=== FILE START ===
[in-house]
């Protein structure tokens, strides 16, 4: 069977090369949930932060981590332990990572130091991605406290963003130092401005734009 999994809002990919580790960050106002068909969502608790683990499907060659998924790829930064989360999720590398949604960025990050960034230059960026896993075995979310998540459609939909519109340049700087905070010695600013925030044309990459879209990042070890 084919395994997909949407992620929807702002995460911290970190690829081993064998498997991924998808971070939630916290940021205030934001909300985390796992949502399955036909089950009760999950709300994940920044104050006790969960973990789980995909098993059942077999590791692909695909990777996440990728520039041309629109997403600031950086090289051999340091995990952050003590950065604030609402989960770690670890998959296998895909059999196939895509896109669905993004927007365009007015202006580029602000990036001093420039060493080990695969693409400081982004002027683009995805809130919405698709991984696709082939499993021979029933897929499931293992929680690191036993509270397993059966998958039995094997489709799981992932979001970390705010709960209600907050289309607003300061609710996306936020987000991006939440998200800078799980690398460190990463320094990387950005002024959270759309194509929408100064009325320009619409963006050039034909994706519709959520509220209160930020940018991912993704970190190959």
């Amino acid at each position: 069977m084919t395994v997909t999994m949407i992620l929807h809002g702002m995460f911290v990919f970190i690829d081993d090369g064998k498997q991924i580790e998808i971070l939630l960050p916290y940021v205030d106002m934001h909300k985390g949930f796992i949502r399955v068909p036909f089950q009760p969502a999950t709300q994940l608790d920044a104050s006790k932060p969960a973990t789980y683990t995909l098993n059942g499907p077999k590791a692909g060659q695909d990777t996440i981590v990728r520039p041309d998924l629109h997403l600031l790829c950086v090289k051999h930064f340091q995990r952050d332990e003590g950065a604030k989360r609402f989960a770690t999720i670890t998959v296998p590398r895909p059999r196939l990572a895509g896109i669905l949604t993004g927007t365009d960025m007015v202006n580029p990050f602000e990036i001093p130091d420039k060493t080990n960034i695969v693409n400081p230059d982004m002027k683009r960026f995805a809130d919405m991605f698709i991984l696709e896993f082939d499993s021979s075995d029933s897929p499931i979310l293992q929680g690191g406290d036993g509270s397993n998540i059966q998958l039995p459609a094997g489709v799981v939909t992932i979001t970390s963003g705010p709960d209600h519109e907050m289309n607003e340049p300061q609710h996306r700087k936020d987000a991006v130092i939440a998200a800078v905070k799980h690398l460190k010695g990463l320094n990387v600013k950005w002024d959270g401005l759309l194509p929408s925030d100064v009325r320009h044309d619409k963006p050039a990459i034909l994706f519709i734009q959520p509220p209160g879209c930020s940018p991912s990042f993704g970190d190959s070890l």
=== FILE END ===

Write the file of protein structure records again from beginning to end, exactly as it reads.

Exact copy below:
[in-house]
């Protein structure tokens, strides 16, 4: 069977090369949930932060981590332990990572130091991605406290963003130092401005734009 999994809002990919580790960050106002068909969502608790683990499907060659998924790829930064989360999720590398949604960025990050960034230059960026896993075995979310998540459609939909519109340049700087905070010695600013925030044309990459879209990042070890 084919395994997909949407992620929807702002995460911290970190690829081993064998498997991924998808971070939630916290940021205030934001909300985390796992949502399955036909089950009760999950709300994940920044104050006790969960973990789980995909098993059942077999590791692909695909990777996440990728520039041309629109997403600031950086090289051999340091995990952050003590950065604030609402989960770690670890998959296998895909059999196939895509896109669905993004927007365009007015202006580029602000990036001093420039060493080990695969693409400081982004002027683009995805809130919405698709991984696709082939499993021979029933897929499931293992929680690191036993509270397993059966998958039995094997489709799981992932979001970390705010709960209600907050289309607003300061609710996306936020987000991006939440998200800078799980690398460190990463320094990387950005002024959270759309194509929408100064009325320009619409963006050039034909994706519709959520509220209160930020940018991912993704970190190959």
């Amino acid at each position: 069977m084919t395994v997909t999994m949407i992620l929807h809002g702002m995460f911290v990919f970190i690829d081993d090369g064998k498997q991924i580790e998808i971070l939630l960050p916290y940021v205030d106002m934001h909300k985390g949930f796992i949502r399955v068909p036909f089950q009760p969502a999950t709300q994940l608790d920044a104050s006790k932060p969960a973990t789980y683990t995909l098993n059942g499907p077999k590791a692909g060659q695909d990777t996440i981590v990728r520039p041309d998924l629109h997403l600031l790829c950086v090289k051999h930064f340091q995990r952050d332990e003590g950065a604030k989360r609402f989960a770690t999720i670890t998959v296998p590398r895909p059999r196939l990572a895509g896109i669905l949604t993004g927007t365009d960025m007015v202006n580029p990050f602000e990036i001093p130091d420039k060493t080990n960034i695969v693409n400081p230059d982004m002027k683009r960026f995805a809130d919405m991605f698709i991984l696709e896993f082939d499993s021979s075995d029933s897929p499931i979310l293992q929680g690191g406290d036993g509270s397993n998540i059966q998958l039995p459609a094997g489709v799981v939909t992932i979001t970390s963003g705010p709960d209600h519109e907050m289309n607003e340049p300061q609710h996306r700087k936020d987000a991006v130092i939440a998200a800078v905070k799980h690398l460190k010695g990463l320094n990387v600013k950005w002024d959270g401005l759309l194509p929408s925030d100064v009325r320009h044309d619409k963006p050039a990459i034909l994706f519709i734009q959520p509220p209160g879209c930020s940018p991912s990042f993704g970190d190959s070890l």